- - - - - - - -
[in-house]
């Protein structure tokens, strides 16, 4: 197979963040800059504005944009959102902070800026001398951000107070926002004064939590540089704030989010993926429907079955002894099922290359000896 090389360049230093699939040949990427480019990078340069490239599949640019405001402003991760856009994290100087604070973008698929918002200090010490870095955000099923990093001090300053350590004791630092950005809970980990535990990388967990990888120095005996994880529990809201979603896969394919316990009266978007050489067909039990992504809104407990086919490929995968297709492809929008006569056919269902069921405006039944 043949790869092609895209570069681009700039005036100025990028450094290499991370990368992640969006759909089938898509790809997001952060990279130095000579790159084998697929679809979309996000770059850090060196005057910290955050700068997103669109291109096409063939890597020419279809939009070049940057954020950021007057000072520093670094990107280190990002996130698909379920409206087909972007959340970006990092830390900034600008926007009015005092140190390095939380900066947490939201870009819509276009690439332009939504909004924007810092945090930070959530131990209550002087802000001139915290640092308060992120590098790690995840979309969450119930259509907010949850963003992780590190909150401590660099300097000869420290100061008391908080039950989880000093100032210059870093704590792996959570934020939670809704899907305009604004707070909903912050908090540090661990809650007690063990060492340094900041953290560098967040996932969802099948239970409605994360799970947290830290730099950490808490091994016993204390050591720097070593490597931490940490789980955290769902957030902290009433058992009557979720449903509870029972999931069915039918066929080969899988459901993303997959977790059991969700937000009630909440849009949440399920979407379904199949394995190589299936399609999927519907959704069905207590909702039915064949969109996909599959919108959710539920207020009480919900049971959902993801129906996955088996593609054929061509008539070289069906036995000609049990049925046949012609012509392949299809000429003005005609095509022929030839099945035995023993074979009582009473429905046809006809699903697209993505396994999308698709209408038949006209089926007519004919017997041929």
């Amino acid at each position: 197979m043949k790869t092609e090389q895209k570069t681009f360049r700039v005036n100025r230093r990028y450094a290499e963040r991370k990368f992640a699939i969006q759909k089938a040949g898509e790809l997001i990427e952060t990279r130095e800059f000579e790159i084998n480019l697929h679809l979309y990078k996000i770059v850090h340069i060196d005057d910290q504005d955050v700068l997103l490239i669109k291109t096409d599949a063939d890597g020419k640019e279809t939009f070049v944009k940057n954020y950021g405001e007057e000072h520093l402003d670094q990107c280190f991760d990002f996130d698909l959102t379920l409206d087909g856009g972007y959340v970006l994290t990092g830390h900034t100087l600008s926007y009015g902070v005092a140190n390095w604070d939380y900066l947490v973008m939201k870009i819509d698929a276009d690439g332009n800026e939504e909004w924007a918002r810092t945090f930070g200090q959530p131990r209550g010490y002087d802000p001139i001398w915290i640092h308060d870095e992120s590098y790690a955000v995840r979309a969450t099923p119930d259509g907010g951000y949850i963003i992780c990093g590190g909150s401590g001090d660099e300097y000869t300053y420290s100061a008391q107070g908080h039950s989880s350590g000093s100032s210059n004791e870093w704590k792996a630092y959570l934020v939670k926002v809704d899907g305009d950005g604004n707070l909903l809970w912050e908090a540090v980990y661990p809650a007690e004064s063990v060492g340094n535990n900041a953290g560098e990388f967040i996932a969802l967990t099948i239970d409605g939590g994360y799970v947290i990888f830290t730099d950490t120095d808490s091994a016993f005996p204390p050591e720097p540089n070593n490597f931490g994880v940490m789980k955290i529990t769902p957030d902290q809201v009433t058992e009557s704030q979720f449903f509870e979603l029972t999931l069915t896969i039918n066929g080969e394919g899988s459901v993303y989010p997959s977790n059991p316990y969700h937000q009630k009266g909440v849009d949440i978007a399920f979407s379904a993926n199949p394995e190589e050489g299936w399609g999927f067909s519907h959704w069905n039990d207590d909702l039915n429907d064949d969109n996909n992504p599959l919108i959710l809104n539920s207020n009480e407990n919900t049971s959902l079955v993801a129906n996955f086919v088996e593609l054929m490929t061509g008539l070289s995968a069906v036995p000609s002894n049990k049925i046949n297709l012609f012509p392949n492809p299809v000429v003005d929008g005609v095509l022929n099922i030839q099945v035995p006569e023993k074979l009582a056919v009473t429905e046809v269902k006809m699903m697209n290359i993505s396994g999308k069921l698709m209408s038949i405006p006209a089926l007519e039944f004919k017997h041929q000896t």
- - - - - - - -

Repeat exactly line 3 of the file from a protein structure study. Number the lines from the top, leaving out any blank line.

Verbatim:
């Amino acid at each position: 197979m043949k790869t092609e090389q895209k570069t681009f360049r700039v005036n100025r230093r990028y450094a290499e963040r991370k990368f992640a699939i969006q759909k089938a040949g898509e790809l997001i990427e952060t990279r130095e800059f000579e790159i084998n480019l697929h679809l979309y990078k996000i770059v850090h340069i060196d005057d910290q504005d955050v700068l997103l490239i669109k291109t096409d599949a063939d890597g020419k640019e279809t939009f070049v944009k940057n954020y950021g405001e007057e000072h520093l402003d670094q990107c280190f991760d990002f996130d698909l959102t379920l409206d087909g856009g972007y959340v970006l994290t990092g830390h900034t100087l600008s926007y009015g902070v005092a140190n390095w604070d939380y900066l947490v973008m939201k870009i819509d698929a276009d690439g332009n800026e939504e909004w924007a918002r810092t945090f930070g200090q959530p131990r209550g010490y002087d802000p001139i001398w915290i640092h308060d870095e992120s590098y790690a955000v995840r979309a969450t099923p119930d259509g907010g951000y949850i963003i992780c990093g590190g909150s401590g001090d660099e300097y000869t300053y420290s100061a008391q107070g908080h039950s989880s350590g000093s100032s210059n004791e870093w704590k792996a630092y959570l934020v939670k926002v809704d899907g305009d950005g604004n707070l909903l809970w912050e908090a540090v980990y661990p809650a007690e004064s063990v060492g340094n535990n900041a953290g560098e990388f967040i996932a969802l967990t099948i239970d409605g939590g994360y799970v947290i990888f830290t730099d950490t120095d808490s091994a016993f005996p204390p050591e720097p540089n070593n490597f931490g994880v940490m789980k955290i529990t769902p957030d902290q809201v009433t058992e009557s704030q979720f449903f509870e979603l029972t999931l069915t896969i039918n066929g080969e394919g899988s459901v993303y989010p997959s977790n059991p316990y969700h937000q009630k009266g909440v849009d949440i978007a399920f979407s379904a993926n199949p394995e190589e050489g299936w399609g999927f067909s519907h959704w069905n039990d207590d909702l039915n429907d064949d969109n996909n992504p599959l919108i959710l809104n539920s207020n009480e407990n919900t049971s959902l079955v993801a129906n996955f086919v088996e593609l054929m490929t061509g008539l070289s995968a069906v036995p000609s002894n049990k049925i046949n297709l012609f012509p392949n492809p299809v000429v003005d929008g005609v095509l022929n099922i030839q099945v035995p006569e023993k074979l009582a056919v009473t429905e046809v269902k006809m699903m697209n290359i993505s396994g999308k069921l698709m209408s038949i405006p006209a089926l007519e039944f004919k017997h041929q000896t």